In his text ‘Wissenschaft als Beruf’, Max Weber associates the understanding of science as a vocation with the scientist’s ability to present the audience with ‘inconvenient facts’. He argues that this presentation provides a ‘full understanding of the facts’ and overcomes any personal value judgment. This overcoming refers to Weber’s understanding of scientific objectivity. I propose to interpret this understanding in the context of contemporary studies of public science communication. I pose the question, ‘Should scientists objectively present inconvenient facts to the public or should they neglect objectivity in science-society communication?’ I will start by legitimizing this question in the context of contemporary discussions on public science communication. To answer this question I will then use Heather Douglas’s observations addressing irreducible complexity of objectivity as a conceptual framework. I will briefly describe, with some modifications, this idea in relation to Weber’s representation of ‘inconvenient facts’. I then will continue by referencing discussions concerning scientist’s norms in public science communication and relate them to the formulations of objectivity above. In conclusion, I will offer an explanation of why the objectivity in Weber’s interpretation remains relevant to regulate contemporary public science communication.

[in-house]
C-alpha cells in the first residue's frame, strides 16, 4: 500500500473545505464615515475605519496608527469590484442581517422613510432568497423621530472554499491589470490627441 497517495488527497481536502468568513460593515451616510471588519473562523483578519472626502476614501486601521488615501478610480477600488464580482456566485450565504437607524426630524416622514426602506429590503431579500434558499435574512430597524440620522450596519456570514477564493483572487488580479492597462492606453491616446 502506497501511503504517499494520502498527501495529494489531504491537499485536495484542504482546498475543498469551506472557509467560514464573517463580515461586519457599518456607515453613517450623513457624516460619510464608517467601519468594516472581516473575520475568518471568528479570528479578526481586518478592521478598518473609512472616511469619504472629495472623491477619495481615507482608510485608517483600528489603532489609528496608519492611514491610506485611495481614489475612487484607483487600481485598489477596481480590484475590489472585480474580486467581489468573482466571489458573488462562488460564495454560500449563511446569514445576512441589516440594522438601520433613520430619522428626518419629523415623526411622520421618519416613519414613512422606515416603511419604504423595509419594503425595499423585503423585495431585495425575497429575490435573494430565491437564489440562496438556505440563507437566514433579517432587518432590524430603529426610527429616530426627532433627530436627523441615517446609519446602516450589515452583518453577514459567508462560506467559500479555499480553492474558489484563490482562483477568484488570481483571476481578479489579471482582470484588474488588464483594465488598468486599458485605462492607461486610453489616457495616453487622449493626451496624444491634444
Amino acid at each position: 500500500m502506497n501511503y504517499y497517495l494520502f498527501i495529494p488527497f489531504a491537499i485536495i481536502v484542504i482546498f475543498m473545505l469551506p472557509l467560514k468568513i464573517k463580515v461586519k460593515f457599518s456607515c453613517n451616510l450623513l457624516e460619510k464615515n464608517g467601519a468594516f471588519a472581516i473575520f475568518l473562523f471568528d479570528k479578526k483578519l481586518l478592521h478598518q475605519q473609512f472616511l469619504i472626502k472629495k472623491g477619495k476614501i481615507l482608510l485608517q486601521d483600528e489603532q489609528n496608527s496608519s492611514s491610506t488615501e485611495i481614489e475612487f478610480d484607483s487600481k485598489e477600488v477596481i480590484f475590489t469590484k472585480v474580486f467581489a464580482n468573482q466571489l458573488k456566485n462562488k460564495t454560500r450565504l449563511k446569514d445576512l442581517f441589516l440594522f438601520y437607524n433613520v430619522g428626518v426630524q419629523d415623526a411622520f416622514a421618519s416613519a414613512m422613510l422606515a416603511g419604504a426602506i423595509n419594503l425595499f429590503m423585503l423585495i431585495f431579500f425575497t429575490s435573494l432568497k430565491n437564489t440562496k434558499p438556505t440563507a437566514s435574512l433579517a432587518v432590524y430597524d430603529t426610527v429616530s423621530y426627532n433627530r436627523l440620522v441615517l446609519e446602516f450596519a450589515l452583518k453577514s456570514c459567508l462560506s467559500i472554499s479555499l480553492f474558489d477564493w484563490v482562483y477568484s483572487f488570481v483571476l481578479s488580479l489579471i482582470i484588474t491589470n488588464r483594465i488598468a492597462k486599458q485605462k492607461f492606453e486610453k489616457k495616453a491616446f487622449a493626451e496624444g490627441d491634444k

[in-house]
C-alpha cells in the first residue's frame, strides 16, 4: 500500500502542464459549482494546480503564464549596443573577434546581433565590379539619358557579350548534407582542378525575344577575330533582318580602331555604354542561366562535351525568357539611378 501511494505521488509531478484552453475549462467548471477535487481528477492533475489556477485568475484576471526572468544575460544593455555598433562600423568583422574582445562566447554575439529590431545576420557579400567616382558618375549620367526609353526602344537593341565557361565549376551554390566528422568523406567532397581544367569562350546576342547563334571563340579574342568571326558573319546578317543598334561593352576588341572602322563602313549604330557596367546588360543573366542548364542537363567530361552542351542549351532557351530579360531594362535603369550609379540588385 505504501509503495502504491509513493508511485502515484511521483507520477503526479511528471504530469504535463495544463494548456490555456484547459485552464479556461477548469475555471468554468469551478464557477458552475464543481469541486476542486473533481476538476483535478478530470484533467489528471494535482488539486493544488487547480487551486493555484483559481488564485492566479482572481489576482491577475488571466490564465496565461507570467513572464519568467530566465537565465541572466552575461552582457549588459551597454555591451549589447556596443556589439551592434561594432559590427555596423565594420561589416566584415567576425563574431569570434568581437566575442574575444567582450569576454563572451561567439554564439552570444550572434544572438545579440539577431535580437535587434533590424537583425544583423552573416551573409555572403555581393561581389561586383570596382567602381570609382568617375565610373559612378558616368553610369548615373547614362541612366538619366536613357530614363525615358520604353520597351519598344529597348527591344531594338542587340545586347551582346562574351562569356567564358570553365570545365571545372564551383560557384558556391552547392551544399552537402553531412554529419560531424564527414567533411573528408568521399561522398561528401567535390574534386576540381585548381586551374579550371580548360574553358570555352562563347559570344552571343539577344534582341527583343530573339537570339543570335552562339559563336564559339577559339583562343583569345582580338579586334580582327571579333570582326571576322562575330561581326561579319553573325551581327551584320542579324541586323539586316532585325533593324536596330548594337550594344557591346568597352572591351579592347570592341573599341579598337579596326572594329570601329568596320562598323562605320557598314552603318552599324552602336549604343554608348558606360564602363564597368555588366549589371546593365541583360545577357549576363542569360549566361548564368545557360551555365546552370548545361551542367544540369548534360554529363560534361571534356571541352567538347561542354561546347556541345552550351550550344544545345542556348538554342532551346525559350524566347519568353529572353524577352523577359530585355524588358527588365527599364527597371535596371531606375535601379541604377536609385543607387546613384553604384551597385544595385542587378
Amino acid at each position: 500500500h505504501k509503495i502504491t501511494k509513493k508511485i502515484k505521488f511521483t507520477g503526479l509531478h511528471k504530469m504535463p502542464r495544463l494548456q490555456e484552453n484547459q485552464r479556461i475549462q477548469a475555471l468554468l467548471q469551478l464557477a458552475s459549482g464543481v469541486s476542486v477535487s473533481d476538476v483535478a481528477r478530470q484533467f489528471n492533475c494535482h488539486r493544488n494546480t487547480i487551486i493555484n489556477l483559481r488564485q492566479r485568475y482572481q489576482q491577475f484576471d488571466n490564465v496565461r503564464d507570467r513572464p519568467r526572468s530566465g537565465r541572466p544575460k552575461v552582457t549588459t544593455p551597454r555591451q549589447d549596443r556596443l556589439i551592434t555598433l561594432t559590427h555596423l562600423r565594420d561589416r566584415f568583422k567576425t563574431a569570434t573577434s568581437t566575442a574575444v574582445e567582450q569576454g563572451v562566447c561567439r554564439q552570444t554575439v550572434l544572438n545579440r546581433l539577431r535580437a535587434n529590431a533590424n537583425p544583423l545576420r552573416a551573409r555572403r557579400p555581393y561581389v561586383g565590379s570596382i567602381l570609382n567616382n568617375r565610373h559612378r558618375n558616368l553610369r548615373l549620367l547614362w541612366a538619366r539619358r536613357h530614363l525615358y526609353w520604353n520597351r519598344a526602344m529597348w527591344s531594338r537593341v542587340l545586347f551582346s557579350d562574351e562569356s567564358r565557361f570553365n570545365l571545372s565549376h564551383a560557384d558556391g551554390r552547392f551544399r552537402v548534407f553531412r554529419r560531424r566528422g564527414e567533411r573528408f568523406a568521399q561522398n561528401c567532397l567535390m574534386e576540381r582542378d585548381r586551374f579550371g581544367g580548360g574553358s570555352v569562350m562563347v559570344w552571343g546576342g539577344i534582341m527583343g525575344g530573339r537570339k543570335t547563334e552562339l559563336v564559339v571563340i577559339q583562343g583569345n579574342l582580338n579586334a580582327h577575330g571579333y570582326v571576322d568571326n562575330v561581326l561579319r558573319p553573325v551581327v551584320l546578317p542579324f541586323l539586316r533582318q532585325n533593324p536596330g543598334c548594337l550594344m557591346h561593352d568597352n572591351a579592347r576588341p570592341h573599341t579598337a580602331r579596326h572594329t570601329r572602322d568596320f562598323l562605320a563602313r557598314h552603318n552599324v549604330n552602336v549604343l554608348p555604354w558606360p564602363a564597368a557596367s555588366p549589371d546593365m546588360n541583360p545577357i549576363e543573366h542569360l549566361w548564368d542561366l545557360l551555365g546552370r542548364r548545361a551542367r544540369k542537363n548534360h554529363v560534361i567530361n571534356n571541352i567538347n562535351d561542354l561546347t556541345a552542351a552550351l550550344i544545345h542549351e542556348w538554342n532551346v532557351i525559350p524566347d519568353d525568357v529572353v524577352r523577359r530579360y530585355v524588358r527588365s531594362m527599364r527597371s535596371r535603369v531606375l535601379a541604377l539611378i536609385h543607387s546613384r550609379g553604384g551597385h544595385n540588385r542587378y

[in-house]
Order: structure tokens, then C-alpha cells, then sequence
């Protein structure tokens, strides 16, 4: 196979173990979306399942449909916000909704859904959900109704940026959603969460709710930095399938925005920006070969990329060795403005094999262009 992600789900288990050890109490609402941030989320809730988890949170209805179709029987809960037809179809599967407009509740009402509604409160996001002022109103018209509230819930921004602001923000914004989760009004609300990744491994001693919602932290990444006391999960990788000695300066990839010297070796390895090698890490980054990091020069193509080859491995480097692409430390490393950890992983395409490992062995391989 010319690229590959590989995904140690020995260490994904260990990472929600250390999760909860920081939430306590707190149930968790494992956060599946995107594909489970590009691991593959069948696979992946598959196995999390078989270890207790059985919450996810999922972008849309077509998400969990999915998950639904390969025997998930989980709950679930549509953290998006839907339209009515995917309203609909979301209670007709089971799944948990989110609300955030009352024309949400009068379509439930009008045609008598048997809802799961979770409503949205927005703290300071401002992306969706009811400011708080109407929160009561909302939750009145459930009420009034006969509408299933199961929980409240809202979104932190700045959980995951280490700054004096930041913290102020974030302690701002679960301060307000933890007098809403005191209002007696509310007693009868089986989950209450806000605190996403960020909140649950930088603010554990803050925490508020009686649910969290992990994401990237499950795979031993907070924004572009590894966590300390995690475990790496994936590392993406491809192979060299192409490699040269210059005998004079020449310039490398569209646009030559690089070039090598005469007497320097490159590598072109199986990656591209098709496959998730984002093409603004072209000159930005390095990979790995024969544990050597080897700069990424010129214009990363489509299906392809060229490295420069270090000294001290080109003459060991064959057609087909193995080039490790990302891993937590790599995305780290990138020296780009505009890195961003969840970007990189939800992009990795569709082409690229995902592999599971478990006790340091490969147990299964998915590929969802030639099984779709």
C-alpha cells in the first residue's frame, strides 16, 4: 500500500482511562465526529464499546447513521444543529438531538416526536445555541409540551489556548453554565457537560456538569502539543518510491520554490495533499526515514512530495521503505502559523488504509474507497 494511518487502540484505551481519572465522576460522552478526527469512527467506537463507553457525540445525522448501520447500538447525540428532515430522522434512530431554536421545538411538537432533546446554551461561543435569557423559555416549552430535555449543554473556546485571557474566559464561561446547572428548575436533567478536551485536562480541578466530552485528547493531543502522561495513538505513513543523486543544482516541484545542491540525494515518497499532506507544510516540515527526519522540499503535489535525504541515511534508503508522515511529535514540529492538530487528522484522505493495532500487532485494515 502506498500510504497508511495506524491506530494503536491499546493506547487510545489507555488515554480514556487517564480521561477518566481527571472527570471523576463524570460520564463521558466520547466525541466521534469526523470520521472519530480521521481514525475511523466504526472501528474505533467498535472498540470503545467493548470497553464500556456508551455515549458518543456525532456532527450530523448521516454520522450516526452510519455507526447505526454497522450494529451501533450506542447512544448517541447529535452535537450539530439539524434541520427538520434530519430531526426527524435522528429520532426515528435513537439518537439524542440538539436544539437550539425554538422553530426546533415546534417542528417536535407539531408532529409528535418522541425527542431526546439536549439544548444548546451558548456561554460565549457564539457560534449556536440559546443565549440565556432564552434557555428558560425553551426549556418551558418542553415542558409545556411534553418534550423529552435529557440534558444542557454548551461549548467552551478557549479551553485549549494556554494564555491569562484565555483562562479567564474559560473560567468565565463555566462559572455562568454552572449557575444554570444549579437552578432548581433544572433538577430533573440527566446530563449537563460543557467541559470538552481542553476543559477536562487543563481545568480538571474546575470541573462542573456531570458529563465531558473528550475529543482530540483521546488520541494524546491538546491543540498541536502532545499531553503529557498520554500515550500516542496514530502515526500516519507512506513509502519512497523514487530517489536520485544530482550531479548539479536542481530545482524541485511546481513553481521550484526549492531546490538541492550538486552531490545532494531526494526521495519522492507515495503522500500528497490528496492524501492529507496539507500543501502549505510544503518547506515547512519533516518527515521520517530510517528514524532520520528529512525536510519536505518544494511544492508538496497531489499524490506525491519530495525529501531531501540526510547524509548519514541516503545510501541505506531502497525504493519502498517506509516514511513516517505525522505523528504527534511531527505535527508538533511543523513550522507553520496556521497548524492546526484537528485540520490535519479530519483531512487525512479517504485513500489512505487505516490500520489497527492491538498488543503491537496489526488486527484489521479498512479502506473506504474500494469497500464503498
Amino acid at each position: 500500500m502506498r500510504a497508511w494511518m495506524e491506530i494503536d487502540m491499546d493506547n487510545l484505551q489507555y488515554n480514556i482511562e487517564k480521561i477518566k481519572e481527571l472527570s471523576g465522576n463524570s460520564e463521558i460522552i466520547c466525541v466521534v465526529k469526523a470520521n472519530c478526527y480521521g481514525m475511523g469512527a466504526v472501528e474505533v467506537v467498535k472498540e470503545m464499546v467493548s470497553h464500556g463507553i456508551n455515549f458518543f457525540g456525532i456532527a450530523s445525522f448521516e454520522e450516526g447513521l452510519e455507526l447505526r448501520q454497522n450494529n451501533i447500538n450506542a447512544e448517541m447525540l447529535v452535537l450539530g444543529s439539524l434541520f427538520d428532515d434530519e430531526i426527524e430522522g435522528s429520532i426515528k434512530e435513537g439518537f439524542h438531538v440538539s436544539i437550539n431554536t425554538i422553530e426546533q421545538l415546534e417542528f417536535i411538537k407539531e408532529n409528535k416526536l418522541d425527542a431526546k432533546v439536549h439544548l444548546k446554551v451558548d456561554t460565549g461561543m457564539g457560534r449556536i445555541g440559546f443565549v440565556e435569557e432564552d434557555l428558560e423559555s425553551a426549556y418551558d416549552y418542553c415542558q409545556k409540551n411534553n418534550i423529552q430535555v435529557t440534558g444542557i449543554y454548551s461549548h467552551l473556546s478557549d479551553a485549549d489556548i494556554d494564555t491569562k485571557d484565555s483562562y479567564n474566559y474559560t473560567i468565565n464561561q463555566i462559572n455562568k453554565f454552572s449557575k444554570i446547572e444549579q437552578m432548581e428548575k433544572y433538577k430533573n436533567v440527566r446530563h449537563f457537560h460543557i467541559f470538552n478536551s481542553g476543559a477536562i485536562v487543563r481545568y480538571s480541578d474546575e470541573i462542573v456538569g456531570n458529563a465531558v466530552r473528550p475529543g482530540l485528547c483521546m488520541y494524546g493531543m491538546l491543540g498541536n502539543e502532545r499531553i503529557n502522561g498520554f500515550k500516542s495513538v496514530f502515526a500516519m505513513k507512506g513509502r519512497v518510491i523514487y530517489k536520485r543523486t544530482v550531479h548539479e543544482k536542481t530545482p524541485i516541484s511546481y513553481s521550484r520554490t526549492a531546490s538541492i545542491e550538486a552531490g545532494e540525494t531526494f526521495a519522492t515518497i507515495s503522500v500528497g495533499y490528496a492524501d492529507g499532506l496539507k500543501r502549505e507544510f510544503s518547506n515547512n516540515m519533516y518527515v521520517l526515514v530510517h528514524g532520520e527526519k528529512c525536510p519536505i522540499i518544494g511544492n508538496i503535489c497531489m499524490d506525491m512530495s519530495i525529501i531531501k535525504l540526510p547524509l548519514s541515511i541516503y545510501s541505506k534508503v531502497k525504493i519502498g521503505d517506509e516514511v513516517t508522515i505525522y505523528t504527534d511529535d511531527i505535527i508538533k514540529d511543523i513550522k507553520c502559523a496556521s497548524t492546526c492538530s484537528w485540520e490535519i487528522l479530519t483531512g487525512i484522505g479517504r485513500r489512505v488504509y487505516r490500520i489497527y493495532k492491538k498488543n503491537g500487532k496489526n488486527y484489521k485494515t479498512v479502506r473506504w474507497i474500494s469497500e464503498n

Scopus subject areas
- Social Sciences(all)